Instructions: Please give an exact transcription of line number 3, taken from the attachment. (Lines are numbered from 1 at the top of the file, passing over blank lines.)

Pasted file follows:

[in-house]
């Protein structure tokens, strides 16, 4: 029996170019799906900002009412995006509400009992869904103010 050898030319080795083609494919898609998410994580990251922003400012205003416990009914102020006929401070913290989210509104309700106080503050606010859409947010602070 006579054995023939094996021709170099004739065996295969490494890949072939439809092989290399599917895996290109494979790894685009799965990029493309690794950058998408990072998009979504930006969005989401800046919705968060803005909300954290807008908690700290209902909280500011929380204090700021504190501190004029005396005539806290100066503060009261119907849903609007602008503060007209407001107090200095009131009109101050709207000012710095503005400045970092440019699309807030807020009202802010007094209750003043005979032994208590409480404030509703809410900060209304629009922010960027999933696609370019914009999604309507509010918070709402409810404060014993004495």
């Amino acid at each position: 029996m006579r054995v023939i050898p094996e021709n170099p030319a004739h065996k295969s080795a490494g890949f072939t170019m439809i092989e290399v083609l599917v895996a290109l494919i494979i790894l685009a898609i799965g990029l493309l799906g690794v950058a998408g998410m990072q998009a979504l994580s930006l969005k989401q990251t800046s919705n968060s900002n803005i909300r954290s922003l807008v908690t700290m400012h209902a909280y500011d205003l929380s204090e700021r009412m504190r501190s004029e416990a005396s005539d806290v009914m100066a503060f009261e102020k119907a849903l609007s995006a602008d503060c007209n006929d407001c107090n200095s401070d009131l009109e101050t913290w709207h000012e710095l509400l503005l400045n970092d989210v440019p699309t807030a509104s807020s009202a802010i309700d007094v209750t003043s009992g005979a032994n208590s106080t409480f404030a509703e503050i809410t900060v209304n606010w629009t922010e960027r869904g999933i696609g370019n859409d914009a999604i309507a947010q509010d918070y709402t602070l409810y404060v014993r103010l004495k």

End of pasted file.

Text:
């Amino acid at each position: 029996m006579r054995v023939i050898p094996e021709n170099p030319a004739h065996k295969s080795a490494g890949f072939t170019m439809i092989e290399v083609l599917v895996a290109l494919i494979i790894l685009a898609i799965g990029l493309l799906g690794v950058a998408g998410m990072q998009a979504l994580s930006l969005k989401q990251t800046s919705n968060s900002n803005i909300r954290s922003l807008v908690t700290m400012h209902a909280y500011d205003l929380s204090e700021r009412m504190r501190s004029e416990a005396s005539d806290v009914m100066a503060f009261e102020k119907a849903l609007s995006a602008d503060c007209n006929d407001c107090n200095s401070d009131l009109e101050t913290w709207h000012e710095l509400l503005l400045n970092d989210v440019p699309t807030a509104s807020s009202a802010i309700d007094v209750t003043s009992g005979a032994n208590s106080t409480f404030a509703e503050i809410t900060v209304n606010w629009t922010e960027r869904g999933i696609g370019n859409d914009a999604i309507a947010q509010d918070y709402t602070l409810y404060v014993r103010l004495k």